The Nature Stories podcasts are one component of The Nature Conservancy's (TNC) broader, integrated campaign to build a greater awareness of environmental issues among the general public.
There are some very helpful guides to Podcasting available online. One is How to Record, Edit, and Promote Your Nonprofit's Podcast and another is Social Media Crash Course in 25 Minutes (Podcast) . WeAreMedia also has a podcasting toolbox for non profits .
Google has given away $33 million in free advertising to 850 non-profits in the last two years. Google launched Google For Non-Profits , a one-stop shop for tools to help advance your organization's mission in a smart, cost-efficient way, on March 2008.
The site features ideas and tutorials for how you can use Google tools to promote your work, raise money and operate more efficiently. And to get inspired, you'll also find examples of innovative ways other non-profits are using our products to further their causes. Here are some of the ideas covered:
When you're writing a grant application, don't get stuck emailing drafts back and forth. Try Google Docs to collaborate on documents with your colleagues
Cut costs and save time with Google-hosted email at your own domain. Access your e-mail from any computer with an Internet connection
Accept online donations without hassle and with no transaction fees until 2009 with Google Checkout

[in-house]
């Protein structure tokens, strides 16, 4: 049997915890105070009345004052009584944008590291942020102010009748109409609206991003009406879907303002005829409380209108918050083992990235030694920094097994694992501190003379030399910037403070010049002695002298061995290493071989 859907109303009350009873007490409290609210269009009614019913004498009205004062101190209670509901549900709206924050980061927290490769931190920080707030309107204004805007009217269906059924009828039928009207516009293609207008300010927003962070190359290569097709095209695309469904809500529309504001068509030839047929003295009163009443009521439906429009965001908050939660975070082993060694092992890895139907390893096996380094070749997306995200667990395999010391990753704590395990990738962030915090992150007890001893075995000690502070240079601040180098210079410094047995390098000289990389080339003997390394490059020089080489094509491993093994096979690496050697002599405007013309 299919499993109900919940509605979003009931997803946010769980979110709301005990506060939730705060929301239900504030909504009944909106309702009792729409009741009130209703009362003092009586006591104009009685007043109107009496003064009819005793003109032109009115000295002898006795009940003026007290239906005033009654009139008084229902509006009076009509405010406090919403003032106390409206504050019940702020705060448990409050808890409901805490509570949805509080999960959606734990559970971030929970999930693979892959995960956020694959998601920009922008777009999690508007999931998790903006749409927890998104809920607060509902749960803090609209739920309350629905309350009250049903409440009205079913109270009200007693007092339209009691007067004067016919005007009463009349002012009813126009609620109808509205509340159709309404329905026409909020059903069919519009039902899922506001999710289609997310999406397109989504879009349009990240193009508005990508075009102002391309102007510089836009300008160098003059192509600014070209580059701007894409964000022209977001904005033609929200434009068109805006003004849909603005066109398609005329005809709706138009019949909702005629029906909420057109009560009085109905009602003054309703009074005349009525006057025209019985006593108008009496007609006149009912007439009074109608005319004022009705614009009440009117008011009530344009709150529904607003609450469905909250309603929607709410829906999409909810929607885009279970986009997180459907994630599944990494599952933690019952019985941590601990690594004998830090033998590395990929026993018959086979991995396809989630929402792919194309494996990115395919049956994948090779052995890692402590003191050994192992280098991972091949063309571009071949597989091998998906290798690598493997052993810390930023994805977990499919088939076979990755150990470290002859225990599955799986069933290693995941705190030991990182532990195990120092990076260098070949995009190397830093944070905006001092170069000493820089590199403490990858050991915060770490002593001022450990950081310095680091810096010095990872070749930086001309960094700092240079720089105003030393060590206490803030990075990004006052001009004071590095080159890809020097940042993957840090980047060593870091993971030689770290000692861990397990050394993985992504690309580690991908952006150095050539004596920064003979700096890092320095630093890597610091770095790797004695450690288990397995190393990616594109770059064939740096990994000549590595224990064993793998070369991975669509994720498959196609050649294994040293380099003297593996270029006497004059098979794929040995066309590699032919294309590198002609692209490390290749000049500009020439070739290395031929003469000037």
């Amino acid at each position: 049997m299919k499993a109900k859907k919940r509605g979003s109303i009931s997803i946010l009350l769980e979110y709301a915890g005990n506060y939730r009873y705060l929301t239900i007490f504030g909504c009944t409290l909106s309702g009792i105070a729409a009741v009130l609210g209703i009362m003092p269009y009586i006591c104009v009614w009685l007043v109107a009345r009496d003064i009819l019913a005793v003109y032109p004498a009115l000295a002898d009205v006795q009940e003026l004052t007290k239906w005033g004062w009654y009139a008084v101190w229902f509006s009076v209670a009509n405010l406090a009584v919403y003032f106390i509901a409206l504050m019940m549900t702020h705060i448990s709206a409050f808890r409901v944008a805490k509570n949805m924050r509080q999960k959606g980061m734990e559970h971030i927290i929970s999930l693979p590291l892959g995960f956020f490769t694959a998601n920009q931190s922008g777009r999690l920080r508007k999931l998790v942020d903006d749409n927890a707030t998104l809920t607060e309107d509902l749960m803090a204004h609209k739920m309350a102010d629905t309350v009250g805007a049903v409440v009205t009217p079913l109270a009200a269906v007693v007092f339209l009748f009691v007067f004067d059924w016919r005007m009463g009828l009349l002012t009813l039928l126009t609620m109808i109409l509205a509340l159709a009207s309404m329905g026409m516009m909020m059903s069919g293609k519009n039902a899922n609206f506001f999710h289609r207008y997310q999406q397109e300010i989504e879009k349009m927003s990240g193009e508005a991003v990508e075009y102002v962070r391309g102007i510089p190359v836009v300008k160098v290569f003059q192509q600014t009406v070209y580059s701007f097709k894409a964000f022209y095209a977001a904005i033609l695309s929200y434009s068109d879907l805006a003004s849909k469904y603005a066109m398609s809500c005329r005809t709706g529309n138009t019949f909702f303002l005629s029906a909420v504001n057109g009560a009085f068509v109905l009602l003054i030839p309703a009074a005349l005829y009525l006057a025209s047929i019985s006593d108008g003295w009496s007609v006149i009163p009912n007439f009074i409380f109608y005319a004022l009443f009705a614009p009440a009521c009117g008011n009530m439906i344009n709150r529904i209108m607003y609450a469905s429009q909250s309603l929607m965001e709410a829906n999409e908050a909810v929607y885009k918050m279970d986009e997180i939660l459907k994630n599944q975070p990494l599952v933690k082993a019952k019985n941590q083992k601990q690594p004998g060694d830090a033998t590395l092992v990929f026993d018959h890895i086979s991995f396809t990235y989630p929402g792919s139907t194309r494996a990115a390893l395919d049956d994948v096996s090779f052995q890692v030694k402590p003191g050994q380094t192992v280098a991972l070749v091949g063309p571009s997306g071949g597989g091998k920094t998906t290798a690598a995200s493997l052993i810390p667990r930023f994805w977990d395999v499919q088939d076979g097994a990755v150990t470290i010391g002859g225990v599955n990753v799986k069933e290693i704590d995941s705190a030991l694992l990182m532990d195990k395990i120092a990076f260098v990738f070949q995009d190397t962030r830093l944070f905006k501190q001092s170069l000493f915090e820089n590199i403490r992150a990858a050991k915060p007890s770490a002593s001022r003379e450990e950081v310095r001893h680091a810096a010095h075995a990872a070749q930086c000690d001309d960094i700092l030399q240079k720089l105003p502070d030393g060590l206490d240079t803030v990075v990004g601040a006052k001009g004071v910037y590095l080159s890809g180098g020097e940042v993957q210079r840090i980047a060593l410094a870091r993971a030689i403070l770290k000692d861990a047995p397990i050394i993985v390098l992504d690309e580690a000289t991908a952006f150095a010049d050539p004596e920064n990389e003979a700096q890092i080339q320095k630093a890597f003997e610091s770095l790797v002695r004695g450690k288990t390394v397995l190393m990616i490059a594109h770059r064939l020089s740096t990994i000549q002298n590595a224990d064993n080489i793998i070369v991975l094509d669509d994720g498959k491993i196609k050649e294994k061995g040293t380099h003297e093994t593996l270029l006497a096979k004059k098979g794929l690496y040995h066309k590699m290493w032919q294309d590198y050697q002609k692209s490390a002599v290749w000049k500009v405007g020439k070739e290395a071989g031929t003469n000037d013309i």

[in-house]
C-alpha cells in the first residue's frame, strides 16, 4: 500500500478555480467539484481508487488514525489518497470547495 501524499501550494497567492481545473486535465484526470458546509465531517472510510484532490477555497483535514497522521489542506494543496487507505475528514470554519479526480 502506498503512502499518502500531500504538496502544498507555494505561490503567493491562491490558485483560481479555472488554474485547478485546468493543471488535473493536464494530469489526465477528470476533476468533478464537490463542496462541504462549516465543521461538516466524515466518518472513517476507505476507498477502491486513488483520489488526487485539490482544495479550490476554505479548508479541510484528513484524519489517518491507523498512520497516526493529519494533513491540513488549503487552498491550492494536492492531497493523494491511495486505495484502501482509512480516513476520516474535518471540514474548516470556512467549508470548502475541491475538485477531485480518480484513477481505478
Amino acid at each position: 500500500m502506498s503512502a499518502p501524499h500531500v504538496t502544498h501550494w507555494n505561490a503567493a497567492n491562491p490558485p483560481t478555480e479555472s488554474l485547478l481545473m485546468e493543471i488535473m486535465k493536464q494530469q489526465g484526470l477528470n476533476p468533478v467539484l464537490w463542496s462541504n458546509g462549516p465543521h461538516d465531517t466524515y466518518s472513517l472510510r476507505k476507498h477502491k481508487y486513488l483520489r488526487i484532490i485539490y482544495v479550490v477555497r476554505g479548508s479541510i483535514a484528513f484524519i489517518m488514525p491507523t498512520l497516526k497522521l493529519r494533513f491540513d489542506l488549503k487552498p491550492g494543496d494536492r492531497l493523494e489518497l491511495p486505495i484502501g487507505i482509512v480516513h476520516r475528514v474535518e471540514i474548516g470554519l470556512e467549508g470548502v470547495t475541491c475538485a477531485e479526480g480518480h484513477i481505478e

Apply for free online advertising through our Google Grants program to raise awareness and drive traffic to your website
Start a blog to keep your supporters informed and engaged
We'd also love to hear your own stories about how Google tools have made a difference in your organization's work
While there isn’t much there that wasn’t already available, free advertising and merchant services makes it appealing for non-profits looking to save money and promote themselves.
Delicious , Digg , StumbleUpon and other social media bookmarking websites have become an increasingly important source of website traffic. This also creates a massive demand for data related to social media. Where are users coming from? What topics excite them?
Digg is a place for people to discover and share content from anywhere on the web. From the biggest online destinations to the most obscure blog, Digg content is voted on by users. There are no editors at Digg — it is a place where people can collectively determine the value of content and it is changing the way people consume information online.
Everything on Digg — from news to videos to images — is submitted by the community. Once something is submitted, other people see it and Digg what they like best. If your submission receives enough Diggs, it is promoted to the front page for the millions of visitors to see. It is organized into groups of categories based on topics.
StumbleUpon is a dynamic approach to keep on top of this ever-evolving pool of knowledge. StumbleUpon filters through the vast amount of information on the web to direct Stumblers to high quality web sites, which are relevant to their personal interests. An obscure but interesting site can be immediately shared with other like-minded users. The participation of community members helps maintain a database of the most up-to-date and highest quality sites possible. Some good resources: 15 StumbleUpon Tools and Resources You Can't Live Without and The Ultimate Strategic StumbleUpon Bible Guide
Delicious is a social bookmarking site that has two benefits over using your browser's bookmark system. You can get to it anywhere you have the Internet, and second, you can discover new things from friends. Also check out the Ultimate Guide to Delicious Social Bookmarking .